hours spent blanketing the campus with posters know if turnout is good or if my chances are
and fliers may pay off for Michigan Student good," Rosenberg said. "But I do know for sure
Assembly candidates. that it's cold."
"I voted mostly because of name recognition MSA Election Director Angie Blake said the
from the fliers I have seen," said LSA sophomore first day's turnout was pretty low.
Rachel Goldner. "The quads are down a little bit but the Hill
And she was not alone. dorms are doing very well," Blake said last night.
"Name recognition helped," said LSA junior "But last year's Thursday voting took everyone by
Jessica Herman. "I'm a junior so I've seen the surprise because the numbers were so high- that
same names on posters and on the ballot before." could happen again tomorrow.
Even on North Campus where posters are more But some students said they had no interest in
scarce, voters said the colored sheets guided them voting.
in their choice. "I'm studying now and I've got better things to
"This is my first year here so I didn't know what do today than vote:' said Kinesiology sophomore
the parties stood for," said Rackham first-year stu- Atyia Bussey, who was sitting about 10 feet from
dent David Cabral, who voted at the Pierpont the Michigan Union polling site.
Commons polling site. "I voted for people I saw Other students said they felt it was their duty to
on the posters even though they are really only up cast a ballot.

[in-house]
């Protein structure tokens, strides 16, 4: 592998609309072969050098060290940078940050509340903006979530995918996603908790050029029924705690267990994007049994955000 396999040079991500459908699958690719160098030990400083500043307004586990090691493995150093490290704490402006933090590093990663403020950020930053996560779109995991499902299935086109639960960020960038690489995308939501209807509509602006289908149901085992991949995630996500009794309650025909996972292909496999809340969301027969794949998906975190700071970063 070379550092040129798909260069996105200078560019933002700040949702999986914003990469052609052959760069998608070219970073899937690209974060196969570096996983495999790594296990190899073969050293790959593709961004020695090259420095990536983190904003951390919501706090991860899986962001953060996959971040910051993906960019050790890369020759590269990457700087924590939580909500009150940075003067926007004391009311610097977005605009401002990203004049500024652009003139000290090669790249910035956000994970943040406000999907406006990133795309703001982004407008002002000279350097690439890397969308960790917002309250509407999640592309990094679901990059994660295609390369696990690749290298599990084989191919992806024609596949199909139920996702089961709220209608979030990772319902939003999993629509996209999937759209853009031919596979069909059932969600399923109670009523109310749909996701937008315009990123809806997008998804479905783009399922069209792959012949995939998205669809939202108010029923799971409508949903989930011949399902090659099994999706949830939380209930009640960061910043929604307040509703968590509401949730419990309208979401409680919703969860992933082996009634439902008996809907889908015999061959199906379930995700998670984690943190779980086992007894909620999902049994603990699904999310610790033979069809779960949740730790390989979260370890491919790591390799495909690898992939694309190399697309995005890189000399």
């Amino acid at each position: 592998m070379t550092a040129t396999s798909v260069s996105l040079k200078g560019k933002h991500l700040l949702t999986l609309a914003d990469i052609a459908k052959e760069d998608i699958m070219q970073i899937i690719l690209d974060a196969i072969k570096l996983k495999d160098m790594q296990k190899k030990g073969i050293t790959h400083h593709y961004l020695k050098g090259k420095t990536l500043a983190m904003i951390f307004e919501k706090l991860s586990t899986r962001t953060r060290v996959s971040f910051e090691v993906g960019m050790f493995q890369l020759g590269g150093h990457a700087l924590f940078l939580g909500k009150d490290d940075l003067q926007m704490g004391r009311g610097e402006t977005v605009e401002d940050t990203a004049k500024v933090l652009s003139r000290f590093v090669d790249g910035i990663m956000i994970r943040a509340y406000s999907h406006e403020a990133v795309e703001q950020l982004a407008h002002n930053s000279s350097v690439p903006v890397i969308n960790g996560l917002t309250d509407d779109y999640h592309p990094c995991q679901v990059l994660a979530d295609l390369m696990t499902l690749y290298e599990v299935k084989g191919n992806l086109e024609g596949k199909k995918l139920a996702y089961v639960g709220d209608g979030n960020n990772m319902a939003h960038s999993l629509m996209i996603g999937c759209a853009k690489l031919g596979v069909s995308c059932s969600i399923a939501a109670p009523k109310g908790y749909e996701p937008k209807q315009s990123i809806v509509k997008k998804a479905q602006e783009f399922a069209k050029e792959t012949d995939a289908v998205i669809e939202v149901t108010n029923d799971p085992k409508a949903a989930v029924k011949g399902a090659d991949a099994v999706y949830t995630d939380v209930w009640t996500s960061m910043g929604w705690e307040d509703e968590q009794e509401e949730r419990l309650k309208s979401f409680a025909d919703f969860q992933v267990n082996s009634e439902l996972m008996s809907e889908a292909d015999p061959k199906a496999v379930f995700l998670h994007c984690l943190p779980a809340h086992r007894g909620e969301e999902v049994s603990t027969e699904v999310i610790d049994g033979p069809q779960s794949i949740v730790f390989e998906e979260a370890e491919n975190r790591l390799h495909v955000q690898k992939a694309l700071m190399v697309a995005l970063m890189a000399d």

in one building." "This means a lots to me. Voter apathy on this
But not all voters were swayed by the hundreds campus is rampant," Herman said. "I think it's
and hundreds of printed advertisements. important to vote -I always do."
"I tried to ignore the posters and names printed On the ballot, students had the option of voting
everywhere because they don't tell you anything," for up to eight candidates, but some said eight dif-
said LSA junior Jenni Slate. ferent votes was too many.
To complement their posters, many candidates "I didn't vote for all eight," said LSA first-year
clogged the outside of the Fishbowl throughout the student Cara Monroe. "I just voted for three can-
day. didates, and those were-names I saw on posters."
"1 actually want to go to class" said LSA Rep. Students had mixed feelings about the three fee-
and Michigan Party candidate Mike Nagrant. "I increase ballot'questions.
want to go because it's warmer in my Chem 260 "I didn't know anything about the ballot ques-
class than it is on the Diag" tions but one said something about community
Independent candidate and LSA Rep. Barry See MSA, Page 2A
AJA DEKLEVA COHEN/ Da~il
LSA senior Michael Leonard casts his votes for MSA representatives yesterday in
the Michigan Union.
Records may show Winters'
By Anupama Reddy
Daily Staff Reporter
Michigan football player Charles Winters
may have been provoked by years of family
troubles when he was arrested for beating his
ex-stepfather into unconsciousness last week
When Winters' mother divorced 44-year-
old Horace Davis in 1992 after an eight-year